Detailing his criticism of the Pakistan governments' lack of response to crimes against minorities, the professor's examples span from the Asif Ali Zardari administration in 2010, to Imran's current government. No "public grief or outrage" was evident after simultaneous attacks on two Ahmadi worship places in Lahore in 2010. The incident had left at least 94 dead.
While then-Punjab chief minister Shahbaz Sharif did not engage with the bereaved families of the victims at all, current Pakistan Muslim League-chief Nawaz Sharif had reportedly reached out to the Ahmadi communities by calling them "brothers and sisters" — but faced immediate flak from his own party, Hoodbhoy writes.
In an editorial titled 'Pakistan's terrified Christians'. Hoodbhoy also writes about how Christians, though not Pakistan's largest minority, have resorted to blending in, but to no avail. "Pakistan’s minorities live under the boot of the majority and know they cannot speak the truth," he concluded.
Some critics also pointed out the Pakistan Police's apathy in dealing with religious minorities, specifically based on their handling of the case of the Hindu girls. Over the weekend, two separate narratives developed about the incident, with a viral video of the girls being used to support the claim that they had converted to Islam of their own free will. However, a video of their family members debunking the claim was also released soom after.
However, Kamal Siddiqi writes in The Express Tribune that the police decided to take the former narrative as the truth "without their own investigation". "Without proper investigation, IG Sindh Syed Kaleem Imam took the stance that the two had not been abducted. This is shameful."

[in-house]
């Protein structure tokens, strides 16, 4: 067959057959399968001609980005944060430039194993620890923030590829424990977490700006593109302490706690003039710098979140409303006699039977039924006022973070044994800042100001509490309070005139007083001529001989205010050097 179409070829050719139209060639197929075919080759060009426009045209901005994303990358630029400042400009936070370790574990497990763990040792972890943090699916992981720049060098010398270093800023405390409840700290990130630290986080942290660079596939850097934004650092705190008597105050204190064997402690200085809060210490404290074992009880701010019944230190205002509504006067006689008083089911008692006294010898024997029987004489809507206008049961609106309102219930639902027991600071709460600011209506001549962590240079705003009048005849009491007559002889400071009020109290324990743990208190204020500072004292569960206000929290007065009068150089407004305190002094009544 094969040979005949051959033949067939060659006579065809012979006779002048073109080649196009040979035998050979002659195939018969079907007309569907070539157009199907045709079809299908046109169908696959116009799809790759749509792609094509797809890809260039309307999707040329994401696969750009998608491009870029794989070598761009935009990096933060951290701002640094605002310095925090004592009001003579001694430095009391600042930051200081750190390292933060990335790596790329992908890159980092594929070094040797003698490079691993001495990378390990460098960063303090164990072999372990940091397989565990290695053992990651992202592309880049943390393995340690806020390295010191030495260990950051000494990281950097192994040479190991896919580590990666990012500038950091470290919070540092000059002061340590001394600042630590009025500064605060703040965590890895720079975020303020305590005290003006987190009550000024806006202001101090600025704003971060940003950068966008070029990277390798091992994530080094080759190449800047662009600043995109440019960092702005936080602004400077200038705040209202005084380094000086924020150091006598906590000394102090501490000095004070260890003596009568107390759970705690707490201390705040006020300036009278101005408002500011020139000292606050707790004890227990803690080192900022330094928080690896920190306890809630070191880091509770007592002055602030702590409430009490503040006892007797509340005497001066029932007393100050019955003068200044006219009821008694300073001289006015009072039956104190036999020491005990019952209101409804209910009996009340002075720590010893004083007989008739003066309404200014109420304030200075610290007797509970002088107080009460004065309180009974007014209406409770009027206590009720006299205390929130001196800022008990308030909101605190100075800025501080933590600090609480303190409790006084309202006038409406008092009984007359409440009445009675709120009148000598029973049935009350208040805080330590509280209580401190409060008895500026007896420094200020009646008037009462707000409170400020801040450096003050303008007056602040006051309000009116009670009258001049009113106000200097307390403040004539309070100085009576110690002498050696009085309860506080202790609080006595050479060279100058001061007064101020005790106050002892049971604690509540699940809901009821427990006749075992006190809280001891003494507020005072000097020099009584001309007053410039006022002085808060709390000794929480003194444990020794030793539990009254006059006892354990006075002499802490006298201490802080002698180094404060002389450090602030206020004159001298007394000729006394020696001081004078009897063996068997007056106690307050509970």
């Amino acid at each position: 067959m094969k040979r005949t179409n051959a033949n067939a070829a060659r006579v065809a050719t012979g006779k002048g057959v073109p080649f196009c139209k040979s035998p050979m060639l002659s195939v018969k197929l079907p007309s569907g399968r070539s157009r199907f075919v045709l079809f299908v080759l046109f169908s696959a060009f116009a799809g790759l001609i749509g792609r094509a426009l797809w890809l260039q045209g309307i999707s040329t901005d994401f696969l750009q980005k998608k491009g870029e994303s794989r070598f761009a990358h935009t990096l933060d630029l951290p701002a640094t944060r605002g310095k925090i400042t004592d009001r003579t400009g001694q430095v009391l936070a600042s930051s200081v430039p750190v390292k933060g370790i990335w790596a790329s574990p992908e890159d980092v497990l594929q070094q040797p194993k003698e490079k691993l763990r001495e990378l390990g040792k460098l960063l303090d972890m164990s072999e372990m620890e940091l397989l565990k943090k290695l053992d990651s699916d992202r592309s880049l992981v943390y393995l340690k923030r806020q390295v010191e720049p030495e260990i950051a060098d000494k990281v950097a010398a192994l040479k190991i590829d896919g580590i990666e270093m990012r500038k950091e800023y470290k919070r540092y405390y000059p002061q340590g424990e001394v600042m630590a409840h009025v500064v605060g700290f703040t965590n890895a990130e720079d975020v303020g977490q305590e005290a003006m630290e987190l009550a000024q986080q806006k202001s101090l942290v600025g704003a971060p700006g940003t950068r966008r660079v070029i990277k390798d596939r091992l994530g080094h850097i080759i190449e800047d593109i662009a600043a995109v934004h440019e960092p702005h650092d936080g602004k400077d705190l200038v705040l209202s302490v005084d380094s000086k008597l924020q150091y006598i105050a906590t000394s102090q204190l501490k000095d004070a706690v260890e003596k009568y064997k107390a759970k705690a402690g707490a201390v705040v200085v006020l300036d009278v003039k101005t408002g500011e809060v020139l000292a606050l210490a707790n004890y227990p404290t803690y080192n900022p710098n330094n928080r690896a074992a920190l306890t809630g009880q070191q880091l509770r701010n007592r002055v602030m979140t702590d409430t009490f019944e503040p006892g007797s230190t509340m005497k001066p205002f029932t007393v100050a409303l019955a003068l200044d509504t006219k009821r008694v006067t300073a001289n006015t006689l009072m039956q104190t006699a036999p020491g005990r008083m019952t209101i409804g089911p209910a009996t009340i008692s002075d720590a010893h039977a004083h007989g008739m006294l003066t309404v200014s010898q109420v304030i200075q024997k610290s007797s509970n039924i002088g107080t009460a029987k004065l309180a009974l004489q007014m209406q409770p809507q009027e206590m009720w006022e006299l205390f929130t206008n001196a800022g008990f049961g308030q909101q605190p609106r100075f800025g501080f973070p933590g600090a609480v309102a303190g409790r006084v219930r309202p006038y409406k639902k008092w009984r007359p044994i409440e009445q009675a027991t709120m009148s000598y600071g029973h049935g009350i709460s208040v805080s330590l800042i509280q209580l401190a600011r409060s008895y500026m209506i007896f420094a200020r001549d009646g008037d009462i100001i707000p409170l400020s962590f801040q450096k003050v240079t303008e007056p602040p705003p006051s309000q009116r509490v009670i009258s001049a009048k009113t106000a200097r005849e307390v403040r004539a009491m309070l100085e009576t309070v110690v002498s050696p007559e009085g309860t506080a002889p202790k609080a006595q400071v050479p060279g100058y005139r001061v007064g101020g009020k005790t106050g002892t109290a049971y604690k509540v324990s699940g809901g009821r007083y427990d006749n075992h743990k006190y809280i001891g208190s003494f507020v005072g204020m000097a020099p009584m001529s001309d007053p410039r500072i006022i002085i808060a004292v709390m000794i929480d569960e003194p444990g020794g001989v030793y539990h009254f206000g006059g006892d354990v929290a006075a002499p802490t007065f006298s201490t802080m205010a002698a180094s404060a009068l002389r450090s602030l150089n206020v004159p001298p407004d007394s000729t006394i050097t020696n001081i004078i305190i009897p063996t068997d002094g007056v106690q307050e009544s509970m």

"The recent study cites evidence provided by numerous NGOs, journalists and academics which have shown that abductions and forced conversions are one of the most serious problems facing Hindu and Christian women and girls in Pakistan. Not surprisingly, the police often turn a blind eye to this thereby creating impunity for perpetrators," Siddiqi added.
He also brings to attention the bill that was brought drafted to curb forced conversions of Hindu and Christian girls in 2013, after demonstrations by political parties and civil society activists against the atrocity.
"In November 2016, the bill was passed unanimously by the Sindh Provincial Assembly. However, the Bill failed to make it into law as the then Governor, Saeed uz Zaman Siddiqui, returned it in January 2017. The bill was effectively blocked by mobilisation from various quarters," the author says.
However, Siddiqi attributes the action taken in the most recent case to Imran's decision-making. "This is shameful and needs to be called out. When will it have the guts to do the right thing? When will this injustice end?"